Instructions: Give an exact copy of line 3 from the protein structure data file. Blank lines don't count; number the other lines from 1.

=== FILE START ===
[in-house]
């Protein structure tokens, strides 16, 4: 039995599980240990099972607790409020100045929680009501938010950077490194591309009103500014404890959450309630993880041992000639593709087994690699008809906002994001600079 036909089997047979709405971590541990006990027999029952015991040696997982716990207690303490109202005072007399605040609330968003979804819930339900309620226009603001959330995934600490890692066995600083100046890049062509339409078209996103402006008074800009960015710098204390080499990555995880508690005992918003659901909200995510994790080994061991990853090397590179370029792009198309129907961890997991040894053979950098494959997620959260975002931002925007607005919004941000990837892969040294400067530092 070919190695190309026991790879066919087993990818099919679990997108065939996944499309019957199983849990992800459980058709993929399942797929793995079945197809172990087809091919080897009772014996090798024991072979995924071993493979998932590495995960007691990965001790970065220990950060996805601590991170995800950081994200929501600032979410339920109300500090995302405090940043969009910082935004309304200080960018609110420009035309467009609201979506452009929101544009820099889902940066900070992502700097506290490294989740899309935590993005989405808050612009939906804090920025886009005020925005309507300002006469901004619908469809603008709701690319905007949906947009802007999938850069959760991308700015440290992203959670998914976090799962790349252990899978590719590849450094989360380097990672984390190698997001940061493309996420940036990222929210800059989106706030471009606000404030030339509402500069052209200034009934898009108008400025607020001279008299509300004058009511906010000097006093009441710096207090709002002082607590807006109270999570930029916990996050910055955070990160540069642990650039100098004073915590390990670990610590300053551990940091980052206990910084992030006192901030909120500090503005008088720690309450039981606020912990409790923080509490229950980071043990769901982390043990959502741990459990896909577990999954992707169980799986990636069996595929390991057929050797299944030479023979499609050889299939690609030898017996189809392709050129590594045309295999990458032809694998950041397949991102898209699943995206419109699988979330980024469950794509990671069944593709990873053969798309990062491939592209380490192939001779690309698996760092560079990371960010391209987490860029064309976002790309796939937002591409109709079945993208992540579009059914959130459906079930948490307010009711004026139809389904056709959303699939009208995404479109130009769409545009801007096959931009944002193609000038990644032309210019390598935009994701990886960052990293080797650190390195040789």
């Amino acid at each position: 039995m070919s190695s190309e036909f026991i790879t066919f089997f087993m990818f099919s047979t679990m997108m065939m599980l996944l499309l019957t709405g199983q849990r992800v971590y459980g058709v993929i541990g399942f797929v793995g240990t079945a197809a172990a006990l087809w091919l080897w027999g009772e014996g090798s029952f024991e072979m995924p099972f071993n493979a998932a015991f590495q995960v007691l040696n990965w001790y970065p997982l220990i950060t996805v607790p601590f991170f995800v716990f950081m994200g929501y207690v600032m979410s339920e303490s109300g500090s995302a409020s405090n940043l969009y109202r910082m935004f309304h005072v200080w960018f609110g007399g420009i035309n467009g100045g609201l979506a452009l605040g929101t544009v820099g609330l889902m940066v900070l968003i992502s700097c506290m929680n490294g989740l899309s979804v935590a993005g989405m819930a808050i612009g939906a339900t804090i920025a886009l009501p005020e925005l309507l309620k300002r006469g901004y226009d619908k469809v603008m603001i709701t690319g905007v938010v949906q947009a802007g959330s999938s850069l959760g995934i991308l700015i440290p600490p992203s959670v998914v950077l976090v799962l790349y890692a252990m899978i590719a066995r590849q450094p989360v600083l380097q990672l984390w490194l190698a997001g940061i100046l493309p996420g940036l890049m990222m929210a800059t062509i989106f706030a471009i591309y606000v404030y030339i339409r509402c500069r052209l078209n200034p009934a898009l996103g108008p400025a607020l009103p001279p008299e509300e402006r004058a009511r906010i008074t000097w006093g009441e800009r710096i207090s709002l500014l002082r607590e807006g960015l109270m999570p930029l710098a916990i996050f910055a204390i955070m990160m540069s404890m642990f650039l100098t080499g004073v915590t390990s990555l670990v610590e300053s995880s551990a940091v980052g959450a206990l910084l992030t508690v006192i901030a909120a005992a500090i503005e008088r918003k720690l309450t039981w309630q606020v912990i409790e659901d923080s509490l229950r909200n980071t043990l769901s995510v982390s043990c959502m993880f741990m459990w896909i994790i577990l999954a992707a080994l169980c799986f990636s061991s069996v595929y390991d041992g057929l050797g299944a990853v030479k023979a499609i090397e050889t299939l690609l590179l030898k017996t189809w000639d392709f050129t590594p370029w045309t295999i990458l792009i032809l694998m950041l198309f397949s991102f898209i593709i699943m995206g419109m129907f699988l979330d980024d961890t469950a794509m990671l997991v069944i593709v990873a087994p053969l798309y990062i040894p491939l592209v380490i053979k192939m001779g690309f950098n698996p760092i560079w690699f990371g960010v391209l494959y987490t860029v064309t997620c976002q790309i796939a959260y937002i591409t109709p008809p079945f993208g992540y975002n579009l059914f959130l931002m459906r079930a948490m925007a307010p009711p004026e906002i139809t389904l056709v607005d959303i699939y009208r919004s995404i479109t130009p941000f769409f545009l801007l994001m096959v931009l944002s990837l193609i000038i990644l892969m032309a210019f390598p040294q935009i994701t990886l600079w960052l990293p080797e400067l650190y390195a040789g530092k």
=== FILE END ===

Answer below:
């Amino acid at each position: 039995m070919s190695s190309e036909f026991i790879t066919f089997f087993m990818f099919s047979t679990m997108m065939m599980l996944l499309l019957t709405g199983q849990r992800v971590y459980g058709v993929i541990g399942f797929v793995g240990t079945a197809a172990a006990l087809w091919l080897w027999g009772e014996g090798s029952f024991e072979m995924p099972f071993n493979a998932a015991f590495q995960v007691l040696n990965w001790y970065p997982l220990i950060t996805v607790p601590f991170f995800v716990f950081m994200g929501y207690v600032m979410s339920e303490s109300g500090s995302a409020s405090n940043l969009y109202r910082m935004f309304h005072v200080w960018f609110g007399g420009i035309n467009g100045g609201l979506a452009l605040g929101t544009v820099g609330l889902m940066v900070l968003i992502s700097c506290m929680n490294g989740l899309s979804v935590a993005g989405m819930a808050i612009g939906a339900t804090i920025a886009l009501p005020e925005l309507l309620k300002r006469g901004y226009d619908k469809v603008m603001i709701t690319g905007v938010v949906q947009a802007g959330s999938s850069l959760g995934i991308l700015i440290p600490p992203s959670v998914v950077l976090v799962l790349y890692a252990m899978i590719a066995r590849q450094p989360v600083l380097q990672l984390w490194l190698a997001g940061i100046l493309p996420g940036l890049m990222m929210a800059t062509i989106f706030a471009i591309y606000v404030y030339i339409r509402c500069r052209l078209n200034p009934a898009l996103g108008p400025a607020l009103p001279p008299e509300e402006r004058a009511r906010i008074t000097w006093g009441e800009r710096i207090s709002l500014l002082r607590e807006g960015l109270m999570p930029l710098a916990i996050f910055a204390i955070m990160m540069s404890m642990f650039l100098t080499g004073v915590t390990s990555l670990v610590e300053s995880s551990a940091v980052g959450a206990l910084l992030t508690v006192i901030a909120a005992a500090i503005e008088r918003k720690l309450t039981w309630q606020v912990i409790e659901d923080s509490l229950r909200n980071t043990l769901s995510v982390s043990c959502m993880f741990m459990w896909i994790i577990l999954a992707a080994l169980c799986f990636s061991s069996v595929y390991d041992g057929l050797g299944a990853v030479k023979a499609i090397e050889t299939l690609l590179l030898k017996t189809w000639d392709f050129t590594p370029w045309t295999i990458l792009i032809l694998m950041l198309f397949s991102f898209i593709i699943m995206g419109m129907f699988l979330d980024d961890t469950a794509m990671l997991v069944i593709v990873a087994p053969l798309y990062i040894p491939l592209v380490i053979k192939m001779g690309f950098n698996p760092i560079w690699f990371g960010v391209l494959y987490t860029v064309t997620c976002q790309i796939a959260y937002i591409t109709p008809p079945f993208g992540y975002n579009l059914f959130l931002m459906r079930a948490m925007a307010p009711p004026e906002i139809t389904l056709v607005d959303i699939y009208r919004s995404i479109t130009p941000f769409f545009l801007l994001m096959v931009l944002s990837l193609i000038i990644l892969m032309a210019f390598p040294q935009i994701t990886l600079w960052l990293p080797e400067l650190y390195a040789g530092k």